Brian Lecomber: Three Novels

Brian Lecomber novelsBrian Lecomber’s recent death (he died on 24 September 2015, at the age of 70), prompted me to pull his three novels out of the attic and read them again.

He was first and foremost an aerobatic pilot, most recently known for his Firebird Aerobatics display team.  Here he is in action with John Taylor:

Lecomber (say ləˈkɒmbə(r); it rhymes with “sombre”, not “Homer”) was an automobile  journalist who learned to fly in 1967, became a wing-walker in a flying circus, and then a flying instructor in the Caribbean. He wrote his first novel, Turn Killer, in 1975 while working in Antigua. Two more novels followed: Dead Weight in 1976 and Talk Down in 1978. Then he joined the Rothmans Aerobatic Team and immediately stopped writing, on the grounds that it was “bloody boring”. Compared to aerobatics, you’d have to agree.

Brian Lecomber in 1970s
Lecomber in the 70s

Dead Weight was the first of his books that I read—a thriller involving smuggling Krugerrands around the Caribbean in light aircraft. It’s relentlessly pacy, tightly plotted, and involves a lot of flying. What’s not to like? Lecomber makes you understand the technical difficulty of concealing a large weight of gold safely in a small aeroplane; he builds believability by casually dropping in detail of Air Traffic Control formalities (or informalities!) along the Caribbean island chain at that time; and he produces a genuine sweaty-palm sequence involving an engine fire over water in a rickety old Twin Beech.

Lecomber described his first book, Turn Killer, as “dreadful”, but it’s actually not that bad. The writing is a bit overwrought, it’s gratuitously violent at times, the plot is a little loose. Flying sequences feature at the beginning (murder in a flying circus, drawing on Lecomber’s wing-walking experience to good effect), and at the end. A classic piece of engaging Lecomber detail involves the difficulty of chucking a large weight out of the back door of a small twin-engine aircraft, if you’re a single-handed pilot. The implications for the trim of the aircraft are … difficult to deal with.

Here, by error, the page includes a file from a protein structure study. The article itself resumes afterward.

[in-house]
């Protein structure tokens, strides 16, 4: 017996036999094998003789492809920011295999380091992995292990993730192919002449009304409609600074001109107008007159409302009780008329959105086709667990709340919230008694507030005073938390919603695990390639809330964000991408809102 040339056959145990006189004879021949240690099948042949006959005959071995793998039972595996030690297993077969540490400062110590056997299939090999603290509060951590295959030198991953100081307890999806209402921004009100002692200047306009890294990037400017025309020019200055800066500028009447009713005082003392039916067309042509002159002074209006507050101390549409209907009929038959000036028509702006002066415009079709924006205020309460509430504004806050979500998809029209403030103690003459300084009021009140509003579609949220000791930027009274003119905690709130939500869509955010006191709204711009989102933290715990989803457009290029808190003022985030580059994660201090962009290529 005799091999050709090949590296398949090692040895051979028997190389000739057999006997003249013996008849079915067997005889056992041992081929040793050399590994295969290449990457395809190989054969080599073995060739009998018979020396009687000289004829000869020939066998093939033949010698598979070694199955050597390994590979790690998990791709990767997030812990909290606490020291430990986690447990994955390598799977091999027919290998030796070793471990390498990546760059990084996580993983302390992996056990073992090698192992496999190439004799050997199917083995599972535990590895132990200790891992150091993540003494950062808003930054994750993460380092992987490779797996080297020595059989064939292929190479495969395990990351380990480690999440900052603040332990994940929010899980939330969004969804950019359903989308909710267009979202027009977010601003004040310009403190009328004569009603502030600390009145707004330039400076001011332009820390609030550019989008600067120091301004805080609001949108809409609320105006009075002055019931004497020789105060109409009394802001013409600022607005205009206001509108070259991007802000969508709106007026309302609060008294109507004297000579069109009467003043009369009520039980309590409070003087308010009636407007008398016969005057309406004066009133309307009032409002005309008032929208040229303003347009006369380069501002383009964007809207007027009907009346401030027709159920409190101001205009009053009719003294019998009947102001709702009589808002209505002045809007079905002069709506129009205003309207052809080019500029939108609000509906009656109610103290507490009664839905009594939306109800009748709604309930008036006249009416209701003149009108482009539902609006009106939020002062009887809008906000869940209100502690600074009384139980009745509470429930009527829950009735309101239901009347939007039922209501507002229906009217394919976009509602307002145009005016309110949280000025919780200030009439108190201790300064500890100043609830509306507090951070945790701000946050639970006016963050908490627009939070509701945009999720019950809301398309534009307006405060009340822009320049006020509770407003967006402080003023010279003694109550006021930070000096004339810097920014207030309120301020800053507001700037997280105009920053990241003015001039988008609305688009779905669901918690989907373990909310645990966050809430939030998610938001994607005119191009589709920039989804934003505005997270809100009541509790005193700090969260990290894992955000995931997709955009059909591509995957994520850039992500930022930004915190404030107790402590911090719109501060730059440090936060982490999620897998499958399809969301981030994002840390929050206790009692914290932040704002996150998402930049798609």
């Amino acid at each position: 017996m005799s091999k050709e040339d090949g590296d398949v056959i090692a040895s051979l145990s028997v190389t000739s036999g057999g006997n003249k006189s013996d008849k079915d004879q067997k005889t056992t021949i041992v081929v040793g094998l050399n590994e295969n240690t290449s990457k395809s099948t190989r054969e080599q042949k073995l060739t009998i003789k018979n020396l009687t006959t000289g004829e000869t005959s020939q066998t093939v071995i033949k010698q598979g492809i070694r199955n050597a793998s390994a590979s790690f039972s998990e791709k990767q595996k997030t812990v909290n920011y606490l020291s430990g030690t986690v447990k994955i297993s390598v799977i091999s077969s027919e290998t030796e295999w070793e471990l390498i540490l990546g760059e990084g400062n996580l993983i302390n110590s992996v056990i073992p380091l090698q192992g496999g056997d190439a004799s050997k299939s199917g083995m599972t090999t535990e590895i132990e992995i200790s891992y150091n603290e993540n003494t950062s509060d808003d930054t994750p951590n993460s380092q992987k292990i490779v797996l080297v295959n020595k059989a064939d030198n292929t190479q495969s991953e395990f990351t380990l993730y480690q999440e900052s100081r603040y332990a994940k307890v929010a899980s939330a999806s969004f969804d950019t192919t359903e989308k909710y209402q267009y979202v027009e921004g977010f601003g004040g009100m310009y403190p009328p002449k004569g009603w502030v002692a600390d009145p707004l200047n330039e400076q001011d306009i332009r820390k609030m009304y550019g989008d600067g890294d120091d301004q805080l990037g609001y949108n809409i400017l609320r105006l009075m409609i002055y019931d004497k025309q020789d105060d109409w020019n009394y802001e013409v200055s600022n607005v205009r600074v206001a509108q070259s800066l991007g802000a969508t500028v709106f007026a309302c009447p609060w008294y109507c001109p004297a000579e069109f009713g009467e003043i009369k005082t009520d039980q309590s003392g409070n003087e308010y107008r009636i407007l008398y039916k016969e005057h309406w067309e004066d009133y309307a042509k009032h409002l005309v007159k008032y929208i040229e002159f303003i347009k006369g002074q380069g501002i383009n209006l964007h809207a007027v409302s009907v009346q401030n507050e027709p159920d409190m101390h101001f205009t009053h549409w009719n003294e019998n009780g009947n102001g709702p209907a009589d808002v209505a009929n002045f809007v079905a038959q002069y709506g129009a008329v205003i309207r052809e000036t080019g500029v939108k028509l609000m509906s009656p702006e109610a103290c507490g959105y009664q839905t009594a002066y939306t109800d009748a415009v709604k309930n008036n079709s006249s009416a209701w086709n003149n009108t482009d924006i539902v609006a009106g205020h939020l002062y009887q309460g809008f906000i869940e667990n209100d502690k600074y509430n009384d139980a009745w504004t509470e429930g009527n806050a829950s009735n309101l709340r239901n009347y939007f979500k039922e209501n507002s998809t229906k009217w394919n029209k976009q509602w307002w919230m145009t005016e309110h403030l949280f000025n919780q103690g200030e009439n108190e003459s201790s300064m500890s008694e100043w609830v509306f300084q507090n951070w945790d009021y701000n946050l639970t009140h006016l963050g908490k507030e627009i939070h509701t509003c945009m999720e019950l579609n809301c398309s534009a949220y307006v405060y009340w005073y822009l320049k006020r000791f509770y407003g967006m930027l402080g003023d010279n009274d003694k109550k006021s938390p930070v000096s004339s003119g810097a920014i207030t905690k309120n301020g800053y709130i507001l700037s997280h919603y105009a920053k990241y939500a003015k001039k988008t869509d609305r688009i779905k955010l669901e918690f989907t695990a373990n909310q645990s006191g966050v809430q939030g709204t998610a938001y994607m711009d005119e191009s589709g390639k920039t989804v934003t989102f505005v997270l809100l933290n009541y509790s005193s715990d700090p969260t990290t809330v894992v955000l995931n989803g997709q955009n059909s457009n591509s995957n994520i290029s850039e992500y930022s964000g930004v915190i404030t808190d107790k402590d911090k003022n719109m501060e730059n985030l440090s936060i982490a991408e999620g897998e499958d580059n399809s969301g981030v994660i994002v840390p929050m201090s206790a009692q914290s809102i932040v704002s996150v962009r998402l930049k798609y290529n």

His final book, Talk Down, is nothing but flying. It narrates a four-hour period during which a young woman with no flying experience, stranded in the cockpit of a light aircraft with an unconscious pilot, is talked through the process of landing the aeroplane. It’s as much an “Air Traffic Control procedural” as a thriller, but Lecomber makes sure we feel the anxiety (and occasional despair) of those involved. There’s inevitably a lot of aviation detail, but it never undermines the building tension of the story. To some extent it prefigures the real experience of John Wildey in 2013:

You can pick up reading copies of all these books for a pound or two from the second-hand book sites. For a tight aviation thriller, try Dead Weight; for a genuinely tense drama, Talk Down. If you like these, then you’ll probably enjoy Turn Killer, too.